- Unlike Kyoto, the pending treaty will apply to both developed and developing countries
- A new Green Climate Fund will provide support to the poorest countries to help them reach their emission reduction goals and adapt to the realities of climate change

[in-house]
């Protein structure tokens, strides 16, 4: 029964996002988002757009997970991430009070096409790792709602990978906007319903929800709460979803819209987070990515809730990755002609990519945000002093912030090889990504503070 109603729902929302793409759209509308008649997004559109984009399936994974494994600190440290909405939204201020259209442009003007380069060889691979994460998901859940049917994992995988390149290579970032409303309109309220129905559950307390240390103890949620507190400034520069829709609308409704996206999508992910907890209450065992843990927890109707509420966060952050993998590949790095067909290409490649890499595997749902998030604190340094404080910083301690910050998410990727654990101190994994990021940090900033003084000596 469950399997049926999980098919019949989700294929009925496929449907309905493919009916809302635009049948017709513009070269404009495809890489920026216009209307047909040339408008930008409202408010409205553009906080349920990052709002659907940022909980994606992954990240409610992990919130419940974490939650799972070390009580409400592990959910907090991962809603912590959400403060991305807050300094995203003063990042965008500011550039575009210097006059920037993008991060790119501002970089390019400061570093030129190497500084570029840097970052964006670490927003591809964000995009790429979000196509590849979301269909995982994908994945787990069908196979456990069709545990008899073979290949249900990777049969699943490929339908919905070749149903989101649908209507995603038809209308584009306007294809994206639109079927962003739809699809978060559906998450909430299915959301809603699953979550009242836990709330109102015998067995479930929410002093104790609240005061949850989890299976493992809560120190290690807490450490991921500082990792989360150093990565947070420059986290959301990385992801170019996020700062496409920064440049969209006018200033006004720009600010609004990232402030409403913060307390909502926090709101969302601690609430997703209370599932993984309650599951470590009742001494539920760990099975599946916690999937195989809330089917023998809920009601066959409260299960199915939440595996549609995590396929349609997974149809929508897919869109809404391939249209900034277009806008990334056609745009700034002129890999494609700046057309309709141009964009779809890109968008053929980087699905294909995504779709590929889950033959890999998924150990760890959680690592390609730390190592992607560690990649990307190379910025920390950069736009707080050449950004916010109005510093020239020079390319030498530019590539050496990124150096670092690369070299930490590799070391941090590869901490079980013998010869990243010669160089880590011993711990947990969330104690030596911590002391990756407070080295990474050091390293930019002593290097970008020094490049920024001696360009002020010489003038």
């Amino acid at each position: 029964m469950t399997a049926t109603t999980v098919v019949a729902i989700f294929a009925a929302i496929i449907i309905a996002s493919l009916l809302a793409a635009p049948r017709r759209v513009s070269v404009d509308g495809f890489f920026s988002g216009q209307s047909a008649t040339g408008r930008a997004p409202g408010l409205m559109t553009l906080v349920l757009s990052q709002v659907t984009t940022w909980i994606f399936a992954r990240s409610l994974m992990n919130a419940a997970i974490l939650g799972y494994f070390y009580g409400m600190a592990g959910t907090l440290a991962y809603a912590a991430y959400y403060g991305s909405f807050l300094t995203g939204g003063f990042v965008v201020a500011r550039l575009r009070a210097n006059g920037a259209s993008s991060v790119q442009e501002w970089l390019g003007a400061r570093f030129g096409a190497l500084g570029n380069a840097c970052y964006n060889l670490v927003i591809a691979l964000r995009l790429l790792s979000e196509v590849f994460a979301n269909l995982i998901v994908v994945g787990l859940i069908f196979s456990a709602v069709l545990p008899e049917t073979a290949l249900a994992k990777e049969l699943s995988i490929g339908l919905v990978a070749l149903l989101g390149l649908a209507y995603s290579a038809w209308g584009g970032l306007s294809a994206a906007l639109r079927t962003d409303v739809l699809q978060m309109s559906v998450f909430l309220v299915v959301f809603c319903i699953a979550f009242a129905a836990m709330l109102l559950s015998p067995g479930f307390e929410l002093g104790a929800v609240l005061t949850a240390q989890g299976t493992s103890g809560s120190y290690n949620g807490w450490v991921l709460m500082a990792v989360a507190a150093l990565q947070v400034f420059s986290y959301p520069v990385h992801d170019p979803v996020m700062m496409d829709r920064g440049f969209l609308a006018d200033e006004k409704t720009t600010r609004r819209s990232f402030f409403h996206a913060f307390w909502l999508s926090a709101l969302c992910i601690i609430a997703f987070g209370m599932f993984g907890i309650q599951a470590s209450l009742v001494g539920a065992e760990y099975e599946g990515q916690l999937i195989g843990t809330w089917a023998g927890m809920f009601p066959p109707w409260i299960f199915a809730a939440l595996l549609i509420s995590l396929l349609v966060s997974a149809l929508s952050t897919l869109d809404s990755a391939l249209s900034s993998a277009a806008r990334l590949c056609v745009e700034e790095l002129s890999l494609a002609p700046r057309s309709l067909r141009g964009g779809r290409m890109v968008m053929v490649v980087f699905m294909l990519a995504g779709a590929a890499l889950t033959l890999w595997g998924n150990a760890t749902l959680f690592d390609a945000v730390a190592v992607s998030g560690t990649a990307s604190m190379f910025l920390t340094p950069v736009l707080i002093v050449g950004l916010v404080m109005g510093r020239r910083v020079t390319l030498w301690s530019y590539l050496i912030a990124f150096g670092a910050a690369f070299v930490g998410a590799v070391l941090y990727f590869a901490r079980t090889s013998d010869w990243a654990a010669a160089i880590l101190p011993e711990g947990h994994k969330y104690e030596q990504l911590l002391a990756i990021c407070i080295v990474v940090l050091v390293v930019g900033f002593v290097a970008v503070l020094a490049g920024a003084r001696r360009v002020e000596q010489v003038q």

"[It] has not in itself taken us off the 4°C path we are on, but by forcing countries for the first time to admit that their current policies are inadequate and must be strengthened by 2015, it has snatched 2°C from the jaws of impossibility."[caption id="" align="alignright" width="300" caption="South African foreign minister Maite Nkoana-Mashabane (right) gets a congratulatory hug from the conference executive director Christiana Figueres at the closing session."][/caption] The 2 °C to which he refers is the safe threshold, beyond which we'll begin to see catastrophic climate changes. 4 °C refers to the average surface temperature increase in the next century if we continue emitting greenhouse gases at the rate we are. As Jacobs' statement implies, despite the moderate advances made in Durban, there were also astonishing losses—among those, Canada, Russia and Japan's decisions to withdraw from the Kyoto protocol, citing an inability to meet their reduction targets. It's clear that no matter what the UN climate conferences achieve, negotiations between state leaders aren't going to be enough. Individuals and businesses must do their part by reducing what they can and offsetting what they can't. Carbonfund.org provides helpful tips and resources for reducing your emissions on our site, as well as tools to help you calculate you, your family, or your business' carbon footprint. Once you've reduced as much as possible, donate to our portfolio of carbon reduction projects to become entirely carbon neutral! To avoid 4 °C, we must remain committed to the fight on climate change. Join us today!